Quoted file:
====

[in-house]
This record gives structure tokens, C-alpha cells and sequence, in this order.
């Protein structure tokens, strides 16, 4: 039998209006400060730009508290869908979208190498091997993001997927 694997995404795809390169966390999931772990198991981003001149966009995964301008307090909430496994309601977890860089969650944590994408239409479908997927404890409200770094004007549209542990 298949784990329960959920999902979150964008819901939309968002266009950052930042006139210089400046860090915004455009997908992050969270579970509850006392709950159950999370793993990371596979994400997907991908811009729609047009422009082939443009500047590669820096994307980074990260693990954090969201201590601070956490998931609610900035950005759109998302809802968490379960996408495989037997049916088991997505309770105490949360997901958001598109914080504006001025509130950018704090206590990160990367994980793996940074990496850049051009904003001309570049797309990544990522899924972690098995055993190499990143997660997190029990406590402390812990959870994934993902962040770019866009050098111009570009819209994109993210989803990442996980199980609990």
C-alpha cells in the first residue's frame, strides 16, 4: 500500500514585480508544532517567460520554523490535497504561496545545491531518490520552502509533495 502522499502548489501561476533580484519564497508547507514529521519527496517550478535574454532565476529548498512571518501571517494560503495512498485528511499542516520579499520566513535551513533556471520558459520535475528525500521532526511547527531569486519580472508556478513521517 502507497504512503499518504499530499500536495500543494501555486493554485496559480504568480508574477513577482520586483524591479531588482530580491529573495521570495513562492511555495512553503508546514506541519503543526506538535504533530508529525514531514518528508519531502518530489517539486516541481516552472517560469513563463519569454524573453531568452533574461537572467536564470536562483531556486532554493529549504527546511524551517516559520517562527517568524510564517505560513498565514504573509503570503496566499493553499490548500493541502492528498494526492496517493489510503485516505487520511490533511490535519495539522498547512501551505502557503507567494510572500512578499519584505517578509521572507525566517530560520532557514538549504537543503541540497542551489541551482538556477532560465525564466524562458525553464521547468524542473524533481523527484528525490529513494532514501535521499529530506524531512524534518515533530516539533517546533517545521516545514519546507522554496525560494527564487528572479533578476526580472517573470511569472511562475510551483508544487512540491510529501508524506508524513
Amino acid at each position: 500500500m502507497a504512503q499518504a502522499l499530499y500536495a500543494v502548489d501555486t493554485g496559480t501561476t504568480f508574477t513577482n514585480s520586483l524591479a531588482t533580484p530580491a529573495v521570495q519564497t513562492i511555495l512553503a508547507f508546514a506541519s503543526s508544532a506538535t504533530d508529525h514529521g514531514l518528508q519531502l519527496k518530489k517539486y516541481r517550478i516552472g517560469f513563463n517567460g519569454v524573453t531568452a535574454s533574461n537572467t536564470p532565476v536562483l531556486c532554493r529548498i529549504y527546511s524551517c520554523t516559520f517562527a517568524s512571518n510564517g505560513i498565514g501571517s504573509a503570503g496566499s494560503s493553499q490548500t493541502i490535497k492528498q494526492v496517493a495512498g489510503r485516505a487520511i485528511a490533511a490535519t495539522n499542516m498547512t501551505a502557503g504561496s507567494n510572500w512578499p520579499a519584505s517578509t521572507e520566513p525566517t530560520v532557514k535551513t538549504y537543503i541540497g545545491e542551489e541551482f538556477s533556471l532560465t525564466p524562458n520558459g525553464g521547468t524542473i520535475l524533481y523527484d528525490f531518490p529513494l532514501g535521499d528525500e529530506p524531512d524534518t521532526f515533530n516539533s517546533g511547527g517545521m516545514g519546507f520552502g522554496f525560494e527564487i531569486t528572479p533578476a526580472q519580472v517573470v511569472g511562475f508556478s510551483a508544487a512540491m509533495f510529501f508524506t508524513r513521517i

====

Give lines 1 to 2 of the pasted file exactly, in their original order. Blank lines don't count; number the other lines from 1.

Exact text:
[in-house]
This record gives structure tokens, C-alpha cells and sequence, in this order.